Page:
Multiplayer achievements need some special attention. League of Legends was released in 2009 with an in-game "achievements" section - yet to date, no achievements have been released. The reason for this is that multiplayer achievements lead to sub-optimal play, and in a competitive game like LOL, the playerbase take good gameplay very seriously. If you're too busy hunting achievements to help the rest of your team win the match, then they would have every right to get annoyed with you.
This isn't to say that achievements can't exist in multiplayer, but it has to be with the knowledge that they will most likely negatively effect gameplay, or simply be reduced to a simple grind function such as "win X games". This is because a player is either playing to the best of their ability and trying to win, or they are not. In online gaming, where getting team mates to co-operate can be challenging at the best of times, it can be incredibly frustrating having some team members who just aren't trying.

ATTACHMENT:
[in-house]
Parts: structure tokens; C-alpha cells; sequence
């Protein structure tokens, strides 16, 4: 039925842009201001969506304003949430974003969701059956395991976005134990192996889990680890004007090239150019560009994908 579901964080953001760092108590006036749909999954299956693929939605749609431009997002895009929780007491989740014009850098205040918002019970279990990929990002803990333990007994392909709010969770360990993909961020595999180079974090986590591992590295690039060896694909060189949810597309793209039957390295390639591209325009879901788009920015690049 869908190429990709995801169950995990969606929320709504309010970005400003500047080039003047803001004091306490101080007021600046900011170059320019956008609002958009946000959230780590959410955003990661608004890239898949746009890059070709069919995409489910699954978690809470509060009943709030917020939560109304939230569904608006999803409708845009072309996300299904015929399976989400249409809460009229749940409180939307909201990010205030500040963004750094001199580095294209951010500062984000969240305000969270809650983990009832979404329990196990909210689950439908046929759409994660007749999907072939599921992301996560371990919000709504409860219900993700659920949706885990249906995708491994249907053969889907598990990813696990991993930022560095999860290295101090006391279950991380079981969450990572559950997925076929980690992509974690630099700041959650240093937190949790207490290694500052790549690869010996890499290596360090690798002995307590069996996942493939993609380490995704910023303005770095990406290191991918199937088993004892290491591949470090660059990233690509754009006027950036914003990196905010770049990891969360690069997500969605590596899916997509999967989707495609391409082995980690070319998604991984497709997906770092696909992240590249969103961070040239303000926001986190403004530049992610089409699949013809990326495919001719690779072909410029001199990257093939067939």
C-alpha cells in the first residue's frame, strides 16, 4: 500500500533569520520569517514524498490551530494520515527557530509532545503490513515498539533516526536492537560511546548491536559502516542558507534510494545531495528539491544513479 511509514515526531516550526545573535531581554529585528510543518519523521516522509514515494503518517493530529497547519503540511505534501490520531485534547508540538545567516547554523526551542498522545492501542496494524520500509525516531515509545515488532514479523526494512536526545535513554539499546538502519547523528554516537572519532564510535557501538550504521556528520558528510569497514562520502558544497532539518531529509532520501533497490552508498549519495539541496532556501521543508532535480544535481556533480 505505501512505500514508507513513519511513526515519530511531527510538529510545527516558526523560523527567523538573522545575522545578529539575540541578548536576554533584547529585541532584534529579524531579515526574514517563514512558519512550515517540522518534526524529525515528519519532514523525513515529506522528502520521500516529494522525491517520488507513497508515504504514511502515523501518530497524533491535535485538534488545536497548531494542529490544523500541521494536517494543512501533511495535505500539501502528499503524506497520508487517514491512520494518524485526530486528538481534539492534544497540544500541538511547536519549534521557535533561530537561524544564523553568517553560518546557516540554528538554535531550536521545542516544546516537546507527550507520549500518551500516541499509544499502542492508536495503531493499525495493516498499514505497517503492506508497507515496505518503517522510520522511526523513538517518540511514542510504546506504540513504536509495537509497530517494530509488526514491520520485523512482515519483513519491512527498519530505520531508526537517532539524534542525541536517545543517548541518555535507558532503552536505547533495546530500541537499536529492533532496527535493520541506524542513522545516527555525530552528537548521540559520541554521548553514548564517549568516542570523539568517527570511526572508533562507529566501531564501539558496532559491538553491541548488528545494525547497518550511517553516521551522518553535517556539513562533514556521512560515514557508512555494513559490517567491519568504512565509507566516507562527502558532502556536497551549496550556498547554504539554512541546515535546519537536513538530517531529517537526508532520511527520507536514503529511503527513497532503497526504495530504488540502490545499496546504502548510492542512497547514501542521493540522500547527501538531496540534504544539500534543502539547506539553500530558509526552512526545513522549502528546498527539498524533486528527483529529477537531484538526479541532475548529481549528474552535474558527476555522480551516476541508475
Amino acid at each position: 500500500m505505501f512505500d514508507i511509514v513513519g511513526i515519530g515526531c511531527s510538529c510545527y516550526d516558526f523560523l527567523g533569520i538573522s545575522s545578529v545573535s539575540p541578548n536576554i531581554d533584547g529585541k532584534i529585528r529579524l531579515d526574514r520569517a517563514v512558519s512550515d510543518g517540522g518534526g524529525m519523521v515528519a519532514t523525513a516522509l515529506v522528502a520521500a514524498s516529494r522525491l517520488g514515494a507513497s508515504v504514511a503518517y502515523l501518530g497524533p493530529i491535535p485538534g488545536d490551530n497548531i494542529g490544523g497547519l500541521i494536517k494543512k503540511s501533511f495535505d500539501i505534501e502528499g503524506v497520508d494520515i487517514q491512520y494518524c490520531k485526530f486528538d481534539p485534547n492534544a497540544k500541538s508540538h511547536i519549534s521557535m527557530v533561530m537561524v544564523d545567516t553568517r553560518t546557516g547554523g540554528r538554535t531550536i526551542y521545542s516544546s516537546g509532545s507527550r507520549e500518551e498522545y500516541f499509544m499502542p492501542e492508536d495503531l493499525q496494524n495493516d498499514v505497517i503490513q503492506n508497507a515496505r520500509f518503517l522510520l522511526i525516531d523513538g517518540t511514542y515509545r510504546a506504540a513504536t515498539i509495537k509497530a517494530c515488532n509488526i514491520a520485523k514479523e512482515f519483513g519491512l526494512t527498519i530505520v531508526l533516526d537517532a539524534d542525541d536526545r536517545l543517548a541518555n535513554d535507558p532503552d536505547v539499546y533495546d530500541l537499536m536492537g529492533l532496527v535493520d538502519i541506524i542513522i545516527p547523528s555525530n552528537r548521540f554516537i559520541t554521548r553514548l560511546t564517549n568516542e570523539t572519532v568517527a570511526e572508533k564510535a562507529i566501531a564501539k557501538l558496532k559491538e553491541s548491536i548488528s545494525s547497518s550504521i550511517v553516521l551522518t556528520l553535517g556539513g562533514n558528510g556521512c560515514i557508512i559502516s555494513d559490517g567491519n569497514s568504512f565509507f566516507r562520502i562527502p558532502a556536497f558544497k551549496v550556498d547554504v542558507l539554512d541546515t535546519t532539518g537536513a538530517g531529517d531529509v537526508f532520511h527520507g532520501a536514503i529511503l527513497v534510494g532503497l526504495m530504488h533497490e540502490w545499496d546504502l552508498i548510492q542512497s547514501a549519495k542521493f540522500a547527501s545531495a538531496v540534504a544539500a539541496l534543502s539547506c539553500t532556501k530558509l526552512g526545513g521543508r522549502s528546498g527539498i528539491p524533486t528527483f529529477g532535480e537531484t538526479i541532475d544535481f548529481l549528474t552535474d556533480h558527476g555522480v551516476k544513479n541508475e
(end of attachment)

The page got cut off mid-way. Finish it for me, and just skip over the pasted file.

At the end of the day, your game should be fun. Achievements should enhance a player's experience, not trap them into decisions or limit their options. Players should feel like acquiring an achievement is a reward, not something that's been handed to them on a platter. And achievements can be used to expand players' minds, to show them how intricate and complicated your game is, rather than to just reward them for repeating the same old tasks over and over.
Most importantly, like any set of rules in game design, its important to know when to apply them, and when to break them. The free Flash game Achievement Unlocked breaks most, if not all, of these rules, and is incredibly successful - but largely because it is a parody of achievement systems in games, and plays upon the tropes and expectations of the player.